What if the Bible isn’t the inspired, inerrant Word of God?
What if we’re completely wrong about the Trinity, or about Jesus’ divinity/humanity, or about the atonement, or about the virgin birth, or about heaven and hell, or about any of the other doctrines and beliefs we hold so dear and so central to our faith?
Or what if we are completely right, but God isn’t actually very interested in our theology and doctrine, and cares far more about how we live and how we treat each other?
What if it doesn’t even really matter that much what you believe or what faith you belong to; whether you call yourself a Christian, a Muslim, a Jew, a Hindu, a Buddhist or even an atheist?
What if many of our cherished practices and disciplines – say quiet times and evangelism for evangelicals, or spiritual warfare and speaking in tongues for those of a charismatic bent – are largely irrelevant, even perhaps misguided?
Or what if our received morality, whether about sexuality or other broader issues, is fundamentally flawed?
Please note that I’m just asking the questions; I’m not actually saying that standard Christian orthodoxy or orthopraxy is wrong, or that it doesn’t matter what we believe or do. I’m just asking us to consider the possibility, and to see what effect that has. Is it okay, is it acceptable and legitimate to question these fundamentals, these core tenets of our faith, or are we required to accept them on faith, no questions asked? Is it the start of a slippery slide that leads inevitably to atheism or apostasy – or can it actually be the start of a more honest and authentic faith?
Readers of this blog will probably be aware that several years ago I would have been fairly happy to describe myself as an evangelical with broadly orthodox views. If I was honest though, I had long had secret doubts about some of the standard evangelical teachings on biblical inerrancy, hell, homosexuality, the penal substitutionary theory of atonement, what divine sovereignty means and whether or not those of other faiths or no faith could make it into the kingdom of heaven.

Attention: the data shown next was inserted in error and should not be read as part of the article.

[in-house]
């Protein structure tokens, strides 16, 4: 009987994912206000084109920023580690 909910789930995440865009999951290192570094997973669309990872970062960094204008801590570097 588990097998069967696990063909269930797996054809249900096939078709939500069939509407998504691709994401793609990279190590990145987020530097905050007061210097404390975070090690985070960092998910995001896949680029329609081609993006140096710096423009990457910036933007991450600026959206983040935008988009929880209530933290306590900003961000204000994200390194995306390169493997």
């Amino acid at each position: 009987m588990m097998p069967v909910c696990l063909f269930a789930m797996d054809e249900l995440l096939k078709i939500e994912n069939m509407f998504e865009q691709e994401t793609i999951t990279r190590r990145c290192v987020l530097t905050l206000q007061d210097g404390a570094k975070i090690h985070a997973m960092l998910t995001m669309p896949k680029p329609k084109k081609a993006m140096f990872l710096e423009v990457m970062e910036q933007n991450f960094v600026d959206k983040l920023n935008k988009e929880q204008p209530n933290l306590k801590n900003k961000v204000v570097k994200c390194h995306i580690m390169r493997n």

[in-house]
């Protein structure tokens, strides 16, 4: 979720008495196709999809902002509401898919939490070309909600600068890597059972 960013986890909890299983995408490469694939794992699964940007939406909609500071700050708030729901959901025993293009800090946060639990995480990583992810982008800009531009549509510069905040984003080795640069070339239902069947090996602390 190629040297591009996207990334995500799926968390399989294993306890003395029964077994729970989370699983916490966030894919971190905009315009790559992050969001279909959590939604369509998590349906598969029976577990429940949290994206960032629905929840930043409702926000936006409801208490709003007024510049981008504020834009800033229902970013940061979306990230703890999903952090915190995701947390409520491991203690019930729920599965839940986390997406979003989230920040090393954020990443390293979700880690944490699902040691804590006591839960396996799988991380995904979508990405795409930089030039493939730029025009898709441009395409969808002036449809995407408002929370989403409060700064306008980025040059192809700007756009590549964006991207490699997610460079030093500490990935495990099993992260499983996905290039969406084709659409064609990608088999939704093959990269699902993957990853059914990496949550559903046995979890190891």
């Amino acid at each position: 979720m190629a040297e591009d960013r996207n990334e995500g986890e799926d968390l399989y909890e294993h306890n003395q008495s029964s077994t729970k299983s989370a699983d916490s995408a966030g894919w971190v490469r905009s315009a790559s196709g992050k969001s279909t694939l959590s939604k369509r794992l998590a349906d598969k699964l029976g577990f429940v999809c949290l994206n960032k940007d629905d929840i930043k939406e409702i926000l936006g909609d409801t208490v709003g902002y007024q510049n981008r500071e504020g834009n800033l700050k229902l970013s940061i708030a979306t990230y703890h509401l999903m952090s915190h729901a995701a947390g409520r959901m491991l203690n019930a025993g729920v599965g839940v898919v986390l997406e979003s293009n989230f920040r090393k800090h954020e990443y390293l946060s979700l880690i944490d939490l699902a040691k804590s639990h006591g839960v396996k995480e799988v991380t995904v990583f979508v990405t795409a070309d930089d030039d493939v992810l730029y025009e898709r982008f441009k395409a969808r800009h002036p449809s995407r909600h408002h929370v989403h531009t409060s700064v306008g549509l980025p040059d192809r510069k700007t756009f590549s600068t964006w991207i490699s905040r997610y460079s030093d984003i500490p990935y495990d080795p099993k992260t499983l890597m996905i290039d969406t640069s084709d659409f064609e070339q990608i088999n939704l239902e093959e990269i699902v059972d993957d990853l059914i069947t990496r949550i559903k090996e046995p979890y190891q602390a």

Over the last 4-5 years I’ve been able to explore and express these doubts more openly, and I’ve found myself moving inexorably away from fundamentalism and conservative theology towards a less certain, less clear but (for me) more genuine and open kind of Christian belief.
I must stress that it is still very much a Christian – in the sense of Christ-focused – belief. I don’t feel the slightest inclination to worship the deities of other religions, nor to abandon my belief in the God revealed in Christ. For me, Christ is still utterly central. Indeed, he is perhaps more central now than he was in my more evangelical days when he had to compete for top place with the Bible, or with a set of non-negotiable doctrines and practices.
So I continue to believe in, love and worship Jesus Christ with a passion – indeed, with a renewed passion. But I’m no longer sure about so many of the things I used to feel I had to believe or do, and which caused me a great sinking of the heart. My soul feels lighter and my worship richer for being able to lay them aside. (I don’t say abandon them; it may even be that one day I will come back to them. But for the moment they are a hindrance rather than a help.) I can say with the apostle Paul, ‘I determined to know nothing… except Jesus Christ and him crucified’, although I would simplify it just to ‘know nothing except Jesus Christ’.
If I am a liberal then, it will probably always be an evangelical one – in the sense of one who has been born out of, and remains influenced by, evangelicalism. And I don’t particularly want to be either a liberal or an evangelical, but to move beyond these labels into something fuller, richer and realler, something that combines the best of both (and of other traditions) but transcends the false dichotomies of an either/or liberalism/evangelicalism.